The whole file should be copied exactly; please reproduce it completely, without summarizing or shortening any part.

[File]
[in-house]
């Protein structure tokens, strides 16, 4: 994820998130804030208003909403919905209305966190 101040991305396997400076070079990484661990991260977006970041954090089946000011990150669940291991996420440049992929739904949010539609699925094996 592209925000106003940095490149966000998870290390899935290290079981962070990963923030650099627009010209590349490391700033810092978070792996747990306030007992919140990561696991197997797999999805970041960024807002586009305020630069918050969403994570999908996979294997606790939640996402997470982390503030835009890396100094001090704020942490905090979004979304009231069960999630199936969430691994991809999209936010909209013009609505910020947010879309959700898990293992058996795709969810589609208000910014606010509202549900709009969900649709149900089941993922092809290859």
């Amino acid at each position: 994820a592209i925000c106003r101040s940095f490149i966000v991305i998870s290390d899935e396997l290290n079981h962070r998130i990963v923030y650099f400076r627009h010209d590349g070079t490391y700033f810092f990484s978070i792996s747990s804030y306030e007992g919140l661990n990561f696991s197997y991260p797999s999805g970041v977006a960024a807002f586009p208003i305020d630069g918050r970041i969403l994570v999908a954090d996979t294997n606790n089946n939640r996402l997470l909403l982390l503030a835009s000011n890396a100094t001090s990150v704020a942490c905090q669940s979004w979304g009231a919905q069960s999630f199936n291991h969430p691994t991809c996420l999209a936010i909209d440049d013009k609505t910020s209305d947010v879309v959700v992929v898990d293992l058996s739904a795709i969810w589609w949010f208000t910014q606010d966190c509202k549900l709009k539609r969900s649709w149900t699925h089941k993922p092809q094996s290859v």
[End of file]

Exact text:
[in-house]
């Protein structure tokens, strides 16, 4: 994820998130804030208003909403919905209305966190 101040991305396997400076070079990484661990991260977006970041954090089946000011990150669940291991996420440049992929739904949010539609699925094996 592209925000106003940095490149966000998870290390899935290290079981962070990963923030650099627009010209590349490391700033810092978070792996747990306030007992919140990561696991197997797999999805970041960024807002586009305020630069918050969403994570999908996979294997606790939640996402997470982390503030835009890396100094001090704020942490905090979004979304009231069960999630199936969430691994991809999209936010909209013009609505910020947010879309959700898990293992058996795709969810589609208000910014606010509202549900709009969900649709149900089941993922092809290859």
């Amino acid at each position: 994820a592209i925000c106003r101040s940095f490149i966000v991305i998870s290390d899935e396997l290290n079981h962070r998130i990963v923030y650099f400076r627009h010209d590349g070079t490391y700033f810092f990484s978070i792996s747990s804030y306030e007992g919140l661990n990561f696991s197997y991260p797999s999805g970041v977006a960024a807002f586009p208003i305020d630069g918050r970041i969403l994570v999908a954090d996979t294997n606790n089946n939640r996402l997470l909403l982390l503030a835009s000011n890396a100094t001090s990150v704020a942490c905090q669940s979004w979304g009231a919905q069960s999630f199936n291991h969430p691994t991809c996420l999209a936010i909209d440049d013009k609505t910020s209305d947010v879309v959700v992929v898990d293992l058996s739904a795709i969810w589609w949010f208000t910014q606010d966190c509202k549900l709009k539609r969900s649709w149900t699925h089941k993922p092809q094996s290859v």